The Vaccine of Peace and the Resetting of Priorities: Lessons from COVID-19

Canice Enyiaka
April 16, 2020

The following letter is from Rev. Fr. Canice Chinyeaka Enyiaka, Ph.D. who serves as a Program Development Specialist for Interfaith and Community Outreach for Global Peace Foundation.

Without any military power, lobbying strategy, international diplomacy, disobedience to border crossing rules, or any form of coercion, COVID-19 has taken over the world stage in the last three months. From the local communities to the international stage, individuals, families, state and non-state actors are scrambling to contain, mitigate and confront a virus that disregards socioeconomic status, atomic and nuclear weapons of war as well as racial differential.

From Wuhan to Berlin, Washington DC to Paris, from Dublin to Abuja, Madrid to Seoul, and from Rome to Cape Town, it is a similar story of deafening silence, pain, and confusion. We see a puzzling world that is now frozen and standstill because of a blind virus that doesn’t see the social status of who it visits. We must acknowledge that this invisible enemy has demonstrated that territorial and national borders are critical but cannot exclusively protect us. It has pressed on us that the logic of exclusion and disregard for human dignity as most proponents of nationalism and populism argue cannot secure the future we desire.

COVID-19 has pushed peoples and nations to the edge, instilled fear, shaken the core of our position of strength. It has exposed our vulnerabilities and the emptiness of the powers we arrogate to ourselves as individuals, peoples, and nations. The virus calls us to rethink global peace and to flatten the curve of hate, conflict, and violence that plagues the human family. These unprecedented times invite the global community to reevaluate our priorities and to reflect on the essential things, especially the rebuilding and honoring of ‘relationships.’ The heroic actions of healthcare workers, first responders, and others on the frontline who put their lives on the line across the world to save lives invite us to the basics of “humanity” and “humanness” as we face the present challenges. Without the grocery-store stockers, the healthcare workers, the farmworkers, the first responders, we would be in a more precarious situation by now. The virus has shredded what we call power and might literarily, as kings and princes struggle for ventilators with the common man. At present, 1,760,978 people are fighting for their lives today, with 101,775 recorded deaths globally. The world is hurting, not as white or brown or black. The challenge we face is not defined as the global north or south but as a worldwide pandemic.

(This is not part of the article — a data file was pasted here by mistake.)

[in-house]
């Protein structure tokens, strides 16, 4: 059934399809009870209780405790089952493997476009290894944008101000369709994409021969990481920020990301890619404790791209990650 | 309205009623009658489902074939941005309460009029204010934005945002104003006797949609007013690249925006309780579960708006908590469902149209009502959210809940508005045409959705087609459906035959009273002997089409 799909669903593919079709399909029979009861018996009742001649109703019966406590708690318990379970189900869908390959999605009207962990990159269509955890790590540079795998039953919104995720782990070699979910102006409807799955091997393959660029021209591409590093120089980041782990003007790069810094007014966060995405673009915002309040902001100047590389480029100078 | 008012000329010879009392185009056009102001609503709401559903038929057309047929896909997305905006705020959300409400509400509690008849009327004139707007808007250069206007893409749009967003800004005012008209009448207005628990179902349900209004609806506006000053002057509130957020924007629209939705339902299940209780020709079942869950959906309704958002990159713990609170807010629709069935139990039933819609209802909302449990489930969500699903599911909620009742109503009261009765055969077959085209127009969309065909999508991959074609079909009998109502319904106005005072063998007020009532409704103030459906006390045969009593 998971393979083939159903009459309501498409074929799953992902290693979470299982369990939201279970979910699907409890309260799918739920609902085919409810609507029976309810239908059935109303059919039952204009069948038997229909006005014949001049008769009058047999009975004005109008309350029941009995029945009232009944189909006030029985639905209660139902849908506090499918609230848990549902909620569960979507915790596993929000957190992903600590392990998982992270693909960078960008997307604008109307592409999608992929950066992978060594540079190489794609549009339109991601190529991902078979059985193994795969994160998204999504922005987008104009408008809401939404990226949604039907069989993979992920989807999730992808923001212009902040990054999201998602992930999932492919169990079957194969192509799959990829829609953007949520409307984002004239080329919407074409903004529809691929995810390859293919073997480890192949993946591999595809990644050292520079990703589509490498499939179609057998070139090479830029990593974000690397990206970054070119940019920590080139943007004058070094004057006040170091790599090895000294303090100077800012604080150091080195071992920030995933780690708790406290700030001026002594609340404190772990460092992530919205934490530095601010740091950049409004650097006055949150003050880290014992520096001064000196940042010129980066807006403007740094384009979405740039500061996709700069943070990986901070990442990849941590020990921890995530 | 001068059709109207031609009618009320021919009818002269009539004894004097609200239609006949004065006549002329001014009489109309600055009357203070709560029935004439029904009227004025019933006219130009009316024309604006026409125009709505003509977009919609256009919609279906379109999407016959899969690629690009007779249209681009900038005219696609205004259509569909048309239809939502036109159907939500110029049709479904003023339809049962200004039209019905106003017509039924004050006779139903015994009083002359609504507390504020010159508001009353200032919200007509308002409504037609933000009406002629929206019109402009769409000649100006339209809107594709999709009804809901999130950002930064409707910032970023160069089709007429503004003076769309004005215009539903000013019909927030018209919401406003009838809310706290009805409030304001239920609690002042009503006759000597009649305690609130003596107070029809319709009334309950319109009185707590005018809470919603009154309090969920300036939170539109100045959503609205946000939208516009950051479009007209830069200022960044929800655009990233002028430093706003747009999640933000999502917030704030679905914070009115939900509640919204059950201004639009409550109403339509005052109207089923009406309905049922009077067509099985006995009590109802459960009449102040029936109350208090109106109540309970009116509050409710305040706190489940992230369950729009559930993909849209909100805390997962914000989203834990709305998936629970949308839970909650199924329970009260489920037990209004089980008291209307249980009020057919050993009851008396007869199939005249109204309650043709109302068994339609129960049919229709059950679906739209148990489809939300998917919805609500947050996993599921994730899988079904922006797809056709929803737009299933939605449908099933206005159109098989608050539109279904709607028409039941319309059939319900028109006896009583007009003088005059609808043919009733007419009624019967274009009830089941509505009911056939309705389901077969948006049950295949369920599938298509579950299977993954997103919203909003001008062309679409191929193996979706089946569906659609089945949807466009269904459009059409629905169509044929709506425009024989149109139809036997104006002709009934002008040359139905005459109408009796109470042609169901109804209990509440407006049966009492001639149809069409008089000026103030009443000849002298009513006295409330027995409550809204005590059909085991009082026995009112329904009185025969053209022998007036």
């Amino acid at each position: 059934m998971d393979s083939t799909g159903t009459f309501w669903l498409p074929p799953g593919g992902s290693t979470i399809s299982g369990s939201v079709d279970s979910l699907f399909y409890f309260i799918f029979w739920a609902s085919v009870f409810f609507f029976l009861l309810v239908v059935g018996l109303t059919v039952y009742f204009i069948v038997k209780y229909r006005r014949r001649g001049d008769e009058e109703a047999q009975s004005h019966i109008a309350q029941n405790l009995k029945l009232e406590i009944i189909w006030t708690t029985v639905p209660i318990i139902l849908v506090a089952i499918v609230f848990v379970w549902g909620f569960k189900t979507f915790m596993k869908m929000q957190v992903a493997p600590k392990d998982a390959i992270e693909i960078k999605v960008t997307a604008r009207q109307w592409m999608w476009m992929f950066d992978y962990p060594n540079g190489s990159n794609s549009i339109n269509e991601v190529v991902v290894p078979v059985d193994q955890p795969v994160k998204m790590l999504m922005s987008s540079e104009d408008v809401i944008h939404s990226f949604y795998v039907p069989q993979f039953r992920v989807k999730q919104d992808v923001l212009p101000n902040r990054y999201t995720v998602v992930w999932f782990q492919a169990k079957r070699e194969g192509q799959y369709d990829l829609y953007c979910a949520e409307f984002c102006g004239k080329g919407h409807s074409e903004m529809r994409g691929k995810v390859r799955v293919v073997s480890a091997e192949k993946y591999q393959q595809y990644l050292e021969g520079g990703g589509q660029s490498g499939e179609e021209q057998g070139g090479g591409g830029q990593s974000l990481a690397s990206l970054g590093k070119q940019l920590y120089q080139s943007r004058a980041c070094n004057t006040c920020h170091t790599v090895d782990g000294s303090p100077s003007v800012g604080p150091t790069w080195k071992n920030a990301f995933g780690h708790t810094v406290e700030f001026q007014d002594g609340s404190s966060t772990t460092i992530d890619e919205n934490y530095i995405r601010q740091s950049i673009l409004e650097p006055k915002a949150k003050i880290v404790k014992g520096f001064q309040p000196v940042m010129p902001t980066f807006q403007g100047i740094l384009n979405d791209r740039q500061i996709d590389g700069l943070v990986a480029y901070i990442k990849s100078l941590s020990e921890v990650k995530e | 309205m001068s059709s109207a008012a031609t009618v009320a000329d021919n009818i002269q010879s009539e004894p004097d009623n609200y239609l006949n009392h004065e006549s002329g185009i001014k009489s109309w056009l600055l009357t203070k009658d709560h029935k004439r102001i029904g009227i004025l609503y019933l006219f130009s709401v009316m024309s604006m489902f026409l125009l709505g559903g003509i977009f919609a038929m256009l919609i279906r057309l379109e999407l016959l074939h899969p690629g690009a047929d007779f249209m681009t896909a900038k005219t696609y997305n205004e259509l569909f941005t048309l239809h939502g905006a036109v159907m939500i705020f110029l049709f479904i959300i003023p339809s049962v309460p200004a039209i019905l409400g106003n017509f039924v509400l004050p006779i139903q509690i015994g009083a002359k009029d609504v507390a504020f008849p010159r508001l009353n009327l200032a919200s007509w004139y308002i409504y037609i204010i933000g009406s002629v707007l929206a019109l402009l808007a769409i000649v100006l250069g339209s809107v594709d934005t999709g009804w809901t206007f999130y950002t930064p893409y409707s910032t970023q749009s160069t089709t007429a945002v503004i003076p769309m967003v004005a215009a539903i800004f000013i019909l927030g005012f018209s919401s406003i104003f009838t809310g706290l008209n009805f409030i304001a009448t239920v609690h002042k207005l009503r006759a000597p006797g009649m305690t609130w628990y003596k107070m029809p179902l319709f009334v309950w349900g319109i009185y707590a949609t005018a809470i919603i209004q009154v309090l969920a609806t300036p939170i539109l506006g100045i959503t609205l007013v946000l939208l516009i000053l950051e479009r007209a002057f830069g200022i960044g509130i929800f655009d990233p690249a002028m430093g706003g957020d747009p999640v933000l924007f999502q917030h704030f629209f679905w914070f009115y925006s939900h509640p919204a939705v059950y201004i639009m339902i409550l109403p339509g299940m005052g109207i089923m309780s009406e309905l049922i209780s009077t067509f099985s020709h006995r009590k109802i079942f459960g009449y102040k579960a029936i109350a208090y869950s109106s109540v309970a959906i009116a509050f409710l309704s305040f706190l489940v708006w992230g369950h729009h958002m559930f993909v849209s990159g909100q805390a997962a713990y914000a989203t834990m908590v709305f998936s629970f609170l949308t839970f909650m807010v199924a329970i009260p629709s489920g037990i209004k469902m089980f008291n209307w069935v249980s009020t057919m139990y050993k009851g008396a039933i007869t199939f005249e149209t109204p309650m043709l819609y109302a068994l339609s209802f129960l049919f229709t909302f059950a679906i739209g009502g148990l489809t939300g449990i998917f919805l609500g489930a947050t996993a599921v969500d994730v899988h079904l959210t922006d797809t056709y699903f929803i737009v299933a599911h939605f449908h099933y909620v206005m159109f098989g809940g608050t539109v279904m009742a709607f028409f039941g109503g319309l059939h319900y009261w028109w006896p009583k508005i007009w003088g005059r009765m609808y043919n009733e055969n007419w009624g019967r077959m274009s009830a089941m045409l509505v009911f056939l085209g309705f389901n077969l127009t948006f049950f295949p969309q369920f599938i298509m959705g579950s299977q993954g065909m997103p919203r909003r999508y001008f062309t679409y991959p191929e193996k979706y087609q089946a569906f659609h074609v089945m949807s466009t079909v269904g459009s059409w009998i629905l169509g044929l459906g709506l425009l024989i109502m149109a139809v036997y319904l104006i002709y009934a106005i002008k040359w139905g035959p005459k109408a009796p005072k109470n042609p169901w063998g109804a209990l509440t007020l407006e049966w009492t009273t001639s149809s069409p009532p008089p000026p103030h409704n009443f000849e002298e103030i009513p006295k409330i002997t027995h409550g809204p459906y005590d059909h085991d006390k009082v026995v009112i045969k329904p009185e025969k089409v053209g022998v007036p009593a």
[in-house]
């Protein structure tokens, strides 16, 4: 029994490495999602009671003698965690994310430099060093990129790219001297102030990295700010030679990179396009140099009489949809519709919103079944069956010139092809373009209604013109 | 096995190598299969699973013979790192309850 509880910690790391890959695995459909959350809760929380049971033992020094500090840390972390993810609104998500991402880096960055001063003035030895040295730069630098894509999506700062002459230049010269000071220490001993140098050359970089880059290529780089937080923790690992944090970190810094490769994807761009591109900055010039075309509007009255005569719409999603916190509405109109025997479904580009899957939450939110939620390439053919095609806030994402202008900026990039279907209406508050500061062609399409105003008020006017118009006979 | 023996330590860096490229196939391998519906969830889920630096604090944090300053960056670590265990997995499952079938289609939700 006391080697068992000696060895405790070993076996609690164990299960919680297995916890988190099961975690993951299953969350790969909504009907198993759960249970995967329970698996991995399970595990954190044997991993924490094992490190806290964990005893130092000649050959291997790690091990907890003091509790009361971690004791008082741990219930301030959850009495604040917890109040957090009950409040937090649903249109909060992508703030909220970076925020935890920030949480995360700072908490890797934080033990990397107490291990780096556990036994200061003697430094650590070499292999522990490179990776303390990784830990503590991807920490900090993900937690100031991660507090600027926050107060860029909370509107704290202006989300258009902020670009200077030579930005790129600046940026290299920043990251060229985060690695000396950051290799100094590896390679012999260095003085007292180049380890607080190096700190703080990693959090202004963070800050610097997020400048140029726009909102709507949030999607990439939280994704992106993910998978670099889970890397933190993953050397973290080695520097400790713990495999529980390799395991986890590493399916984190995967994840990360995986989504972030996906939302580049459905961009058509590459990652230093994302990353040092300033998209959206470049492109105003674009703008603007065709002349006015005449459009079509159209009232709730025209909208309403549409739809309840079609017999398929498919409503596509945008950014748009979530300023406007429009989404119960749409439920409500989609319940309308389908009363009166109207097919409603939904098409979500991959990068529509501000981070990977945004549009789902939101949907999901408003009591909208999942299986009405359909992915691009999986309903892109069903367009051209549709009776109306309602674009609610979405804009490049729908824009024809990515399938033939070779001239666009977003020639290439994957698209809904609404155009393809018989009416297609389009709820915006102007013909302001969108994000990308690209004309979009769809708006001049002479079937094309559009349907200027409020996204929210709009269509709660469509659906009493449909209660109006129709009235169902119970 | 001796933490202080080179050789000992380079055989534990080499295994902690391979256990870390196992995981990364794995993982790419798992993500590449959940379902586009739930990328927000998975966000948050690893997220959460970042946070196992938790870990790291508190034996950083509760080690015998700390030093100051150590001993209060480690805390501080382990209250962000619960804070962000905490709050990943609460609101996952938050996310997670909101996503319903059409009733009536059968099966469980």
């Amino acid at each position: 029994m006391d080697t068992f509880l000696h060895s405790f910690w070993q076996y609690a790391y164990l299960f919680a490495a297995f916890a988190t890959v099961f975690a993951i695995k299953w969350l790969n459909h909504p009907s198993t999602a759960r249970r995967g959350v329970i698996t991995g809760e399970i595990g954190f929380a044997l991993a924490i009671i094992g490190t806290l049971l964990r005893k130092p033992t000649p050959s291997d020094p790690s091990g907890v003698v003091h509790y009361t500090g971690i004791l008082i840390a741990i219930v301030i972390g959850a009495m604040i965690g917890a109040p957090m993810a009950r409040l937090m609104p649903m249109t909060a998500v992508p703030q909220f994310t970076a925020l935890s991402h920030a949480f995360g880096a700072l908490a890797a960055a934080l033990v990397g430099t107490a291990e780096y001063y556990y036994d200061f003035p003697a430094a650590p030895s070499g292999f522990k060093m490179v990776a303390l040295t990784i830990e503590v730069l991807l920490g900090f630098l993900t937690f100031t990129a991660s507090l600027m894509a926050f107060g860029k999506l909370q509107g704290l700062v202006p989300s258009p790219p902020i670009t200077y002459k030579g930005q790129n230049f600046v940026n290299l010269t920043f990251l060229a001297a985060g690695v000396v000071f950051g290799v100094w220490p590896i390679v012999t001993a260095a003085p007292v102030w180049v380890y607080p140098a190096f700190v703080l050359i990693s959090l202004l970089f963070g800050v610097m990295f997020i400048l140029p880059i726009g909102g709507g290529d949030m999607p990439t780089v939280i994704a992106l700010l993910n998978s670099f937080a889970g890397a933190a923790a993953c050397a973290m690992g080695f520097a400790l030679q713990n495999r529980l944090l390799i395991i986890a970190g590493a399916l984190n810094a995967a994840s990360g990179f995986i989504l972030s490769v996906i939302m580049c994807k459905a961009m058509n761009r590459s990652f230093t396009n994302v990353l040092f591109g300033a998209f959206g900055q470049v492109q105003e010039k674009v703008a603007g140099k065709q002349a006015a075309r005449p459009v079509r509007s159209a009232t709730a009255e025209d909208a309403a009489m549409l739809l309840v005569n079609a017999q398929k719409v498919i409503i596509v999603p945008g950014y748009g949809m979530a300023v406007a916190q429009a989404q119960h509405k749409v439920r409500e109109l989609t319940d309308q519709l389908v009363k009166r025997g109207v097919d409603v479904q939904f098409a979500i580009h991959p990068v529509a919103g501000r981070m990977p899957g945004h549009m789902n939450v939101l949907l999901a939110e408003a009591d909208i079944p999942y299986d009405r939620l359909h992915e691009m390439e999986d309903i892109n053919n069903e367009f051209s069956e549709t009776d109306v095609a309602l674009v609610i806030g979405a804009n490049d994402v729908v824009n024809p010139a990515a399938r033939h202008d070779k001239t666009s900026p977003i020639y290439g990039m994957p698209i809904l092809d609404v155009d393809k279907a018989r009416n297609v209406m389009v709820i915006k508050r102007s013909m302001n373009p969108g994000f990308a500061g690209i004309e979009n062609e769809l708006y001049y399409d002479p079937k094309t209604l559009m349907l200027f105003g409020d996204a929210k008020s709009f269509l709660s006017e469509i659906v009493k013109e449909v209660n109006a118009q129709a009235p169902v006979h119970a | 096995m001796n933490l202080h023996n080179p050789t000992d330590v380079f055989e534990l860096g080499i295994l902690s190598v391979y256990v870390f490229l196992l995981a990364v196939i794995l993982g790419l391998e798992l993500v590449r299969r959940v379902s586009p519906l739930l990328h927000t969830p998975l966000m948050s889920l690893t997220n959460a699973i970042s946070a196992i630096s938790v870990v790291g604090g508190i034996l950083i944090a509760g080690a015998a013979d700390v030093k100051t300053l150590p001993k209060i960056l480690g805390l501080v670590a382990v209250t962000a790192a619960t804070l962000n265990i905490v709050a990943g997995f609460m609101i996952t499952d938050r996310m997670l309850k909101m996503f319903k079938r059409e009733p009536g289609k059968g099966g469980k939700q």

The impact of COVID-19 on the collective life of the global community, without respecting the territorial integrity of sovereignties and total disregard of border closures, reminds us of our shared humanity. It challenges us to remember that we are ‘one family under God’ irrespective of socially constructed notions of human differential which individuals and groups have used to perpetuate oppression, exploitation and divide over the centuries. The virus is challenging the ideologies of extremism, xenophobia, Islamophobia, and anti-Semitism as it crosses all the lines they drew and have tenaciously protected.